References of "Benaloh, Josh"
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Peer Reviewed
See detailEnd-to-end verifiability
Ryan, Peter UL; Benaloh, Josh; Rivest, Ronald et al

in arXiv preprint arXiv:1504.03778 (2015)

This pamphlet describes end-to-end election verifiability (E2E-V) for a nontechnical audience: election officials, public policymakers, and anyone else interested in secure, transparent, evidence - based ... [more ▼]

This pamphlet describes end-to-end election verifiability (E2E-V) for a nontechnical audience: election officials, public policymakers, and anyone else interested in secure, transparent, evidence - based electronic elections. This work is part of the Overseas Vote Foundation’s End-to-End Verifiable Internet Voting: Specification and Feasibility Assessment Study (E2E VIV Project), funded by the Democracy Fund. [less ▲]

Detailed reference viewed: 131 (6 UL)
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Peer Reviewed
See detailVerifiable postal voting
Ryan, Peter UL; Benaloh, Josh; Teague, Vanessa

in Lecture Notes in Computer Science (including subseries Lecture Notes in Artificial Intelligence and Lecture Notes in Bioinformatics) (2013)

This proposal aims to combine the best properties of paper-based and end-to-end verifiable remote voting systems. Ballots are delivered electronically to voters, who return their votes on paper together ... [more ▼]

This proposal aims to combine the best properties of paper-based and end-to-end verifiable remote voting systems. Ballots are delivered electronically to voters, who return their votes on paper together with some cryptographic information that allows them to verify later that their votes were correctly included and counted. We emphasise the ease of the voter's experience, which is not much harder than basic electronic delivery and postal returns. A typical voter needs only to perform a simple check that the human-readable printout reflects the intended vote. The only extra work is adding some cryptographic information into the same envelope as the human-readable vote. The proposed scheme is not strictly end-to-end verifiable, because it depends on procedural assumptions at the point where the ballots are received. These procedures should be public and could be enforced by a group of observers, but are not publicly verifiable afterwards by observers who were absent at the time. [less ▲]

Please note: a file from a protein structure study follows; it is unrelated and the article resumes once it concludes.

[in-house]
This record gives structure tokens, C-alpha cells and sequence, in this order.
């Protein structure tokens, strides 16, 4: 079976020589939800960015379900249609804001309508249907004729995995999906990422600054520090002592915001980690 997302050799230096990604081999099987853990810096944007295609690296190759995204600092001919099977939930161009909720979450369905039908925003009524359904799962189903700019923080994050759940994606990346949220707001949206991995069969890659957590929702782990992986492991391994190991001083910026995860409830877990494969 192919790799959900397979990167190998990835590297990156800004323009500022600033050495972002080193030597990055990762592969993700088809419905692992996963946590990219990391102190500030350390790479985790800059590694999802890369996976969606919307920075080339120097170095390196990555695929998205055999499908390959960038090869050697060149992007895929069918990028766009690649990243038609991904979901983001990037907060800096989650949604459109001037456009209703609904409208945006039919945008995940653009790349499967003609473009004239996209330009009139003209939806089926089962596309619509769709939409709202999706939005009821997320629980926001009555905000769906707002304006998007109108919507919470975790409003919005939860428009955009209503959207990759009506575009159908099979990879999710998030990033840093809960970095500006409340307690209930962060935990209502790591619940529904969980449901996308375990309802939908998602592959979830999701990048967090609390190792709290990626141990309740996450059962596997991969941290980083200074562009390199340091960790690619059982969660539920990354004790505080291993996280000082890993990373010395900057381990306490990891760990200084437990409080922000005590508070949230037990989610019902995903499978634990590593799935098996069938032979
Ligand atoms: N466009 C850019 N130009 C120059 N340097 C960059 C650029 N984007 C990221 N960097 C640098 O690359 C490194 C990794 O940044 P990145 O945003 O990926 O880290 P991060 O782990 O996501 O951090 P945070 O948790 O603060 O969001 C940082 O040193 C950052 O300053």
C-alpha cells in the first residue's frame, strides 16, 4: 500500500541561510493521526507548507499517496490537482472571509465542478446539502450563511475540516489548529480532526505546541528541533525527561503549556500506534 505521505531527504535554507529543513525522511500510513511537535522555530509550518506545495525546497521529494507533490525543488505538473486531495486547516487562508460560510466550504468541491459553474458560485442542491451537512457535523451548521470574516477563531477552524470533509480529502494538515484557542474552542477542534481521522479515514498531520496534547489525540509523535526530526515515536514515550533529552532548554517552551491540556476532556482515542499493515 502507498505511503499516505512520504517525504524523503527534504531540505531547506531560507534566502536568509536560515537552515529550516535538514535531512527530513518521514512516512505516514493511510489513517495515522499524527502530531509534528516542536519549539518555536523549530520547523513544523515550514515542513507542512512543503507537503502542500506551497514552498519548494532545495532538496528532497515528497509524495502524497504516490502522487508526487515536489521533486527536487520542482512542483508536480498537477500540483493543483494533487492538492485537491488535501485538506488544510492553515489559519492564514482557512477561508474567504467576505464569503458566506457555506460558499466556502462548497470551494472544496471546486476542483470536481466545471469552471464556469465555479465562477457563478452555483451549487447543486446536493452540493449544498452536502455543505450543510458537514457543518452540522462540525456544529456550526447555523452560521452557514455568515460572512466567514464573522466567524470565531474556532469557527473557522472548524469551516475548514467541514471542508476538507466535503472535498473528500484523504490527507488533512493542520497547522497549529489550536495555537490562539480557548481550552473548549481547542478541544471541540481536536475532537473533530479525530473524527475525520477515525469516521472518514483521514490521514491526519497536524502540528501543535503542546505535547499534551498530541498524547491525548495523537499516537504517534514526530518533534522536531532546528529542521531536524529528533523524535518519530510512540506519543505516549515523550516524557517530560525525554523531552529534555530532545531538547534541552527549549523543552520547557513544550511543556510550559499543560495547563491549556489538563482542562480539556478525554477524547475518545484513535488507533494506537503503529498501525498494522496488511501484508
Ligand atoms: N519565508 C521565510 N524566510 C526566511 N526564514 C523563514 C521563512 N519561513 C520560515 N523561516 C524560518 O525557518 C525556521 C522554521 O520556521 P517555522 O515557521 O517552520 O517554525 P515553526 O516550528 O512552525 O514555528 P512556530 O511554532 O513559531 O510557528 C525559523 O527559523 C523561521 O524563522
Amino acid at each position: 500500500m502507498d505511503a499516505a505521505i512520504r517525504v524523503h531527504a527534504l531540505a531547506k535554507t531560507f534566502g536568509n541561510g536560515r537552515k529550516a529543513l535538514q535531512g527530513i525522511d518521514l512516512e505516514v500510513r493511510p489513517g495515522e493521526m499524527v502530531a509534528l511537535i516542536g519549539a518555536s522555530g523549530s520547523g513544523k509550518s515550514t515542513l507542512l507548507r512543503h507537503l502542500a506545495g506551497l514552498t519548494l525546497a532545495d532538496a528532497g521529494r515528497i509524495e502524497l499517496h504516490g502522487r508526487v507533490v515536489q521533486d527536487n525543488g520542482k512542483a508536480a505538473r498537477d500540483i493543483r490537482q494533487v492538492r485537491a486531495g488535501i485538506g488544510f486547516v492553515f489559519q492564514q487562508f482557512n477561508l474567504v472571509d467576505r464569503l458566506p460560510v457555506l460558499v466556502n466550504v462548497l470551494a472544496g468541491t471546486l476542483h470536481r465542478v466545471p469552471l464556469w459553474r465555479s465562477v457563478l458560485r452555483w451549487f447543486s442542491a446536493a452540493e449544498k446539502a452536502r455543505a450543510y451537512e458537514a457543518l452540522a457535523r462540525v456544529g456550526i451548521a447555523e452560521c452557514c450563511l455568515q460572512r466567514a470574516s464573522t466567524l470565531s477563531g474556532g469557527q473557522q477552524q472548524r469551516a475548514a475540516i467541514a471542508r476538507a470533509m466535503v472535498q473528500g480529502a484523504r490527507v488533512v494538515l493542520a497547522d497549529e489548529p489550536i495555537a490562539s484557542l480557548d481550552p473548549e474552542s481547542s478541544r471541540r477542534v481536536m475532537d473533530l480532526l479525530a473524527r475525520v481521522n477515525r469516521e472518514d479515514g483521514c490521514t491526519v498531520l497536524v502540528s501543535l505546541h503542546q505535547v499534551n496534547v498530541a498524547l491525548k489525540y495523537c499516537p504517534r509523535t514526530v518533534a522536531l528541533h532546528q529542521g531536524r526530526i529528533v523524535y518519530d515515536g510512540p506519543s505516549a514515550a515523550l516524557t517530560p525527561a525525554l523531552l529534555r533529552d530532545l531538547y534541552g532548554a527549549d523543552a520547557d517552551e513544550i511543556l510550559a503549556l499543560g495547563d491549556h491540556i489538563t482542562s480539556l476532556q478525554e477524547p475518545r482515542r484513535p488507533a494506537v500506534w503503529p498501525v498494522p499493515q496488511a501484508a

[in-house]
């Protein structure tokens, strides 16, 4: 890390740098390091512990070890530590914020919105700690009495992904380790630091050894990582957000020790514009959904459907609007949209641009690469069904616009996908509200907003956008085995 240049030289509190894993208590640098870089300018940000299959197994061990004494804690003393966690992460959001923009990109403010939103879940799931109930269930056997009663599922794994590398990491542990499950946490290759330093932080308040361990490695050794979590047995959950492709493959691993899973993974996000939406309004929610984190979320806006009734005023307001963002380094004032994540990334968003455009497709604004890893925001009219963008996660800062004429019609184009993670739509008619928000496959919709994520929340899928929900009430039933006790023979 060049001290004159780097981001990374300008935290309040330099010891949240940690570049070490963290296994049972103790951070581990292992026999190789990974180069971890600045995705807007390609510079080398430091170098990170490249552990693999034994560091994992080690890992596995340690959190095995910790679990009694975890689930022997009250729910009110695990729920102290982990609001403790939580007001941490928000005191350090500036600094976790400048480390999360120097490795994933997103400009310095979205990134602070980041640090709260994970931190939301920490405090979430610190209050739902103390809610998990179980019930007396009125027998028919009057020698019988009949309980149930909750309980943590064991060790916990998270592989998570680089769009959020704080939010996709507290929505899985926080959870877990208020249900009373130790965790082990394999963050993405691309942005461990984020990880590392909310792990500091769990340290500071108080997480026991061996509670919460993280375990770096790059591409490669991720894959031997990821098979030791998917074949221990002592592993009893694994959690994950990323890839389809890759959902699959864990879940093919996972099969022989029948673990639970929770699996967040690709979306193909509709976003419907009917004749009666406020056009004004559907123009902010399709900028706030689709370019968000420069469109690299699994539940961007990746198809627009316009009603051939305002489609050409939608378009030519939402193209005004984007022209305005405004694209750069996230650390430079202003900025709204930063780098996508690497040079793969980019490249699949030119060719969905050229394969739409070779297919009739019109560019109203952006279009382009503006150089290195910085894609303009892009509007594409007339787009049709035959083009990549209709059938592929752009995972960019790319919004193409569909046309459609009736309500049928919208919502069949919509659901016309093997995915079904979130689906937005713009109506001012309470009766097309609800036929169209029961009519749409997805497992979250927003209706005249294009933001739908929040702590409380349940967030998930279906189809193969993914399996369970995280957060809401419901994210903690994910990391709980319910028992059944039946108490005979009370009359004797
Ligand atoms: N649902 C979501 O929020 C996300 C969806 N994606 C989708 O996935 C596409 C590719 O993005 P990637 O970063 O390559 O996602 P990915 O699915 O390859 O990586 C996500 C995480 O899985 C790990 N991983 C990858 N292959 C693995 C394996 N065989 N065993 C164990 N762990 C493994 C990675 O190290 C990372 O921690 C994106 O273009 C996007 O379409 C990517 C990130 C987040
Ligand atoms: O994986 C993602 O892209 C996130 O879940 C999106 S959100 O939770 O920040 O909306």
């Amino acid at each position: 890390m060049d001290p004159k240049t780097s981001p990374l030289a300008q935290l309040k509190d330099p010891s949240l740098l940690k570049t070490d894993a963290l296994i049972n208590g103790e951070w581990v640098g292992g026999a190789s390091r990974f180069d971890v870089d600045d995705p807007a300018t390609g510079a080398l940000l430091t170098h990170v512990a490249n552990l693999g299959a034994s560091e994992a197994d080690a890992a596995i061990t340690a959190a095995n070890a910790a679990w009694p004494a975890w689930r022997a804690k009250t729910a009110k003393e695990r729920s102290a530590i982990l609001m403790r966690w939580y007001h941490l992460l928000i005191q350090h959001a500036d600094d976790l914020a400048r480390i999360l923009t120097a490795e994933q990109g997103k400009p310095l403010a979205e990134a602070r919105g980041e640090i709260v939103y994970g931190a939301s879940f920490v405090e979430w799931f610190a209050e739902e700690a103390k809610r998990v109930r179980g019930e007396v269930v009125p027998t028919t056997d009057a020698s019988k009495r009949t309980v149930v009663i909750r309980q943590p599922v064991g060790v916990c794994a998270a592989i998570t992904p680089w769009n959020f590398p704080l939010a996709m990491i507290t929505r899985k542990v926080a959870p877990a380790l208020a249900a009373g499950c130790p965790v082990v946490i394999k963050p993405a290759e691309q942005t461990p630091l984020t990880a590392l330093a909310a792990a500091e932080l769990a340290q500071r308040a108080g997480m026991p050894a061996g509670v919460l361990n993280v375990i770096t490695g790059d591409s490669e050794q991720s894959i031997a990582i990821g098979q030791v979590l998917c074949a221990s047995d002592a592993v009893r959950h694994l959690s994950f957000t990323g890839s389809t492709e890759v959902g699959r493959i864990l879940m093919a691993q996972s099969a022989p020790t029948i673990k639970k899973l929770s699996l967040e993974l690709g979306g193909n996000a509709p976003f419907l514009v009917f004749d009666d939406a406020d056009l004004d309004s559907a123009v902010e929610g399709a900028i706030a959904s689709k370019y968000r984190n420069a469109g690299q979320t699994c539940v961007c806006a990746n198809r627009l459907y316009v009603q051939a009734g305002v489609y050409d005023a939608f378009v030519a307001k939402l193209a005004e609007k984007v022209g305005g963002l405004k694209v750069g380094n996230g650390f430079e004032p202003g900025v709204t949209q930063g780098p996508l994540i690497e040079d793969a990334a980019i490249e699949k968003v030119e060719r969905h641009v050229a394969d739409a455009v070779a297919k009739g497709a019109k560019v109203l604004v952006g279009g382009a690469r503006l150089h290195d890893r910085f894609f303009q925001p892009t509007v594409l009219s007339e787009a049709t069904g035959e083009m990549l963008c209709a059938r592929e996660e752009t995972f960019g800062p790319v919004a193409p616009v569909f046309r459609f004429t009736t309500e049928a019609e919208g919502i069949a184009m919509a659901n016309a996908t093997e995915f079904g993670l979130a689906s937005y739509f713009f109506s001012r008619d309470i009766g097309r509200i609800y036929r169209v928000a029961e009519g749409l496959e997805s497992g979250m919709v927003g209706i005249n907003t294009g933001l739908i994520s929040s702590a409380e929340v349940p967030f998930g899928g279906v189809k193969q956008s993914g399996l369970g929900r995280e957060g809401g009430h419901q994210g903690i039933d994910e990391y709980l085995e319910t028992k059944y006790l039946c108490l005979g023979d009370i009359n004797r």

Detailed reference viewed: 170 (2 UL)